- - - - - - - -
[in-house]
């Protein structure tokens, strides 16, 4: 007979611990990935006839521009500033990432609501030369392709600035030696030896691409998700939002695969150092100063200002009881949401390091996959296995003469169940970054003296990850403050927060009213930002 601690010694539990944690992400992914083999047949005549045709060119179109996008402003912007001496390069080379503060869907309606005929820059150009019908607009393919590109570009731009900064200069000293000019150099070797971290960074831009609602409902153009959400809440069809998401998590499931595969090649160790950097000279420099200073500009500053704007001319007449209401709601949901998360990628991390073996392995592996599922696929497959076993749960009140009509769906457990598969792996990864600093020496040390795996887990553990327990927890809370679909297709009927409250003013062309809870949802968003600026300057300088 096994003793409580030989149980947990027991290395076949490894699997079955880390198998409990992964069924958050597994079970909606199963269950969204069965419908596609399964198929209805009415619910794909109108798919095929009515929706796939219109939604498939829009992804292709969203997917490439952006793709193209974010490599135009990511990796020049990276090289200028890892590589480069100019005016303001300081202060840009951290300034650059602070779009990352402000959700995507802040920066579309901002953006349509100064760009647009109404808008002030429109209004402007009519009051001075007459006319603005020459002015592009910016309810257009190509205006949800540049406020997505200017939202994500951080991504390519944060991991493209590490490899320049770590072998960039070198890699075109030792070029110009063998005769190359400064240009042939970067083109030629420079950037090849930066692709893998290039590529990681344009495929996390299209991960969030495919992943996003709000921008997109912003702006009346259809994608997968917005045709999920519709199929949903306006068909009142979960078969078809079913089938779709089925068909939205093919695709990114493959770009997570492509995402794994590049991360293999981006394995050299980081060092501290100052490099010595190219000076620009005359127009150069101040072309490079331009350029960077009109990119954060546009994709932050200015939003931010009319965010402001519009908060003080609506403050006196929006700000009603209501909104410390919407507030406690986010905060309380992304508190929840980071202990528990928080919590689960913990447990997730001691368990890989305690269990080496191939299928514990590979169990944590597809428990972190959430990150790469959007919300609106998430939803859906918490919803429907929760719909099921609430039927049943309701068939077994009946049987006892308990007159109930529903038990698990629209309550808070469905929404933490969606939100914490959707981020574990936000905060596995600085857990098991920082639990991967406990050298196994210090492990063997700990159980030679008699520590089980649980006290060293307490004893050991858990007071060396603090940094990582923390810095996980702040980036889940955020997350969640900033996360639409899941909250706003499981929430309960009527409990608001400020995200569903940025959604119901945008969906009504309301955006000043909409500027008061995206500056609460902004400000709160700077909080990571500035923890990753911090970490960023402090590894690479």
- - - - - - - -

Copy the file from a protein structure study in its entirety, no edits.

[in-house]
């Protein structure tokens, strides 16, 4: 007979611990990935006839521009500033990432609501030369392709600035030696030896691409998700939002695969150092100063200002009881949401390091996959296995003469169940970054003296990850403050927060009213930002 601690010694539990944690992400992914083999047949005549045709060119179109996008402003912007001496390069080379503060869907309606005929820059150009019908607009393919590109570009731009900064200069000293000019150099070797971290960074831009609602409902153009959400809440069809998401998590499931595969090649160790950097000279420099200073500009500053704007001319007449209401709601949901998360990628991390073996392995592996599922696929497959076993749960009140009509769906457990598969792996990864600093020496040390795996887990553990327990927890809370679909297709009927409250003013062309809870949802968003600026300057300088 096994003793409580030989149980947990027991290395076949490894699997079955880390198998409990992964069924958050597994079970909606199963269950969204069965419908596609399964198929209805009415619910794909109108798919095929009515929706796939219109939604498939829009992804292709969203997917490439952006793709193209974010490599135009990511990796020049990276090289200028890892590589480069100019005016303001300081202060840009951290300034650059602070779009990352402000959700995507802040920066579309901002953006349509100064760009647009109404808008002030429109209004402007009519009051001075007459006319603005020459002015592009910016309810257009190509205006949800540049406020997505200017939202994500951080991504390519944060991991493209590490490899320049770590072998960039070198890699075109030792070029110009063998005769190359400064240009042939970067083109030629420079950037090849930066692709893998290039590529990681344009495929996390299209991960969030495919992943996003709000921008997109912003702006009346259809994608997968917005045709999920519709199929949903306006068909009142979960078969078809079913089938779709089925068909939205093919695709990114493959770009997570492509995402794994590049991360293999981006394995050299980081060092501290100052490099010595190219000076620009005359127009150069101040072309490079331009350029960077009109990119954060546009994709932050200015939003931010009319965010402001519009908060003080609506403050006196929006700000009603209501909104410390919407507030406690986010905060309380992304508190929840980071202990528990928080919590689960913990447990997730001691368990890989305690269990080496191939299928514990590979169990944590597809428990972190959430990150790469959007919300609106998430939803859906918490919803429907929760719909099921609430039927049943309701068939077994009946049987006892308990007159109930529903038990698990629209309550808070469905929404933490969606939100914490959707981020574990936000905060596995600085857990098991920082639990991967406990050298196994210090492990063997700990159980030679008699520590089980649980006290060293307490004893050991858990007071060396603090940094990582923390810095996980702040980036889940955020997350969640900033996360639409899941909250706003499981929430309960009527409990608001400020995200569903940025959604119901945008969906009504309301955006000043909409500027008061995206500056609460902004400000709160700077909080990571500035923890990753911090970490960023402090590894690479």